Book Review: A Friendly Life by S. Prestley Blake with Alan Farnham
Had it not been for the fact that two young men couldn't find jobs and had parents who cared enough about them to make sure they weren't hanging around getting into trouble, who knows what would have become of the Blake brothers. During the height of the Great Depression, S. Prestley and Curtis Blake opened their first ice cream shop in Springfield, MA with a small investment from their parents. They called the place, "Friendly Ice Cream," because Curt knew they were two friendly guys and they wanted their store to be a friendly place.
The brothers weren't afraid of hard work, and they worked long hours to develop their business, always keeping the customer in mind. By the time the United States entered World War II, they owned two stores (a second shop had been opened in West Springfield, MA in 1940). When the country called, Curt enlisted and Pres, who was married and had a daughter, became an expediter. They made sure, however, that everyone knew Friendly wasn't closing. They posted signs on the windows to let people know they would be closed only until the war was won.
Upon their return home, nothing could stop the Blake brothers. Friendly continued to grow and prosper, remaining true to good customer service and treating their employees with respect. By the 1970's, Friendly had grown to 500 stores concentrated in the Mid-Atlantic and Northeast.
When the Blake brothers sold Friendly to Hershey Food Corporation, the brothers embraced retirement. Hershey sold the company in 1988, and the "s" was added to the company name a year later, making it "Friendly's." But Pres would put himself back in action after the turn of the century, when word came to him that his beloved company was losing focus due to mismanagement.
I apologize for the long introduction to A Friendly Life by S. Prestley Blake with Alan Farnham, but I couldn't help myself. I grew up on Friendly's ice cream. Friendly's is tied into so many memories: The annual trip to Friendly's on East Street in Chicopee, MA after dance recital each June; trying to be the first to see the Friendly Ice Cream sign from the Mass Pike when returning home from vacation; stopping by Friendly's a few hours before my mother's wake to try and swallow a few bites of food; and now, living less than five minutes from the current Friendly's headquarters in Wilbraham, MA.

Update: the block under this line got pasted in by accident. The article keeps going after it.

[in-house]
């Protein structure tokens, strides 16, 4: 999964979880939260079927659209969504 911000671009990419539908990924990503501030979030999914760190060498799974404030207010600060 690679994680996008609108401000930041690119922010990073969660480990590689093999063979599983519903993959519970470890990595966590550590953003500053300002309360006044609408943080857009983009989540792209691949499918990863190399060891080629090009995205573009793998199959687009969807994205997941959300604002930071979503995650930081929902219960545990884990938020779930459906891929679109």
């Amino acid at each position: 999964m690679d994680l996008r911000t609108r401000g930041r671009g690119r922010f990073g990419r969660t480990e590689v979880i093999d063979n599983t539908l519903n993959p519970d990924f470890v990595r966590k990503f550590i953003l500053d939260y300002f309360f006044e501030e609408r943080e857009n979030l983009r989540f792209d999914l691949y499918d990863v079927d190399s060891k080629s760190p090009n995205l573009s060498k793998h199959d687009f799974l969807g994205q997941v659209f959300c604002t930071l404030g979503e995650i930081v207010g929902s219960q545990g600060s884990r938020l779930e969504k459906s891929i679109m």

When Brigantine Media asked me if I would be interested in reviewing, A Friendly Life, I didn't waste any time in saying yes. I feel like Friendly's is as American as apple pie, and I can't imagine not having these stores around. Even my girls love to visit Friendly's.
In this engaging autobiography of S. Prestley Blake, readers learn of the company's humble beginnings; the growth of Friendly Ice Cream; how the brothers made it a success, and the people Pres met along the way. They are also treated to the years of Blake's retirement: his world travels, his love of the Rolls-Royce automobile, and his affection for sailing. Also provided are details of how after he heard from friends and former employees about lack of training and poor customer service, he pulled himself out of retirement and rose to become the largest shareholder of the company he co-founded, and went on to file suit in 2003 against CEO and Chairman Don Smith. The suit accused Smith of misusing corporate funds.
A Friendly Life is an excellent read not only for business people wishing to know the key elements that made Friendly's such a success. It is also a great book for anyone who enjoys biographies of any kind. For the most part, it reads like a novel. The words simply flow and you find yourself caught up in the Friendly story.
The book is broken down into three parts: Building Friendly Ice Cream, There's More to Life Than Friendly's, and Back to Friendly's. I have to admit that the chapters about Blake's retirement weren't as interesting to me as the rest of the book. That's because the style of the writing changed. Part 2 talks about various people from his life; and while they are amazing people who are worthy of learning about, there are a few pages dedicated to each person and they are told as isolated stories, so it comes across as choppy. This part is also where we learn of his world travels and his Rolls-Royce collection.
What I think amazed me the most about A Friendly Life is how down-to-earth Blake sounds. He's made millions of dollars and he has a great head for business, but he doesn't come across as a know it all. It cost him a great deal of that money to bring suit in order to do what he felt was necessary to save the company he founded, and it also created a rift between him and Curt. Perhaps because of all this, he is able to give some fabulous advice in his Epilogue. I won't share any of it, because you really need to read it directly from him. It's powerful.
I highly recommend A Friendly Life.
Title: A Friendly Life
Author: S. Prestley Blake with Alan Farnham
Publisher: Brigantine Media
Also available in a Kindle edition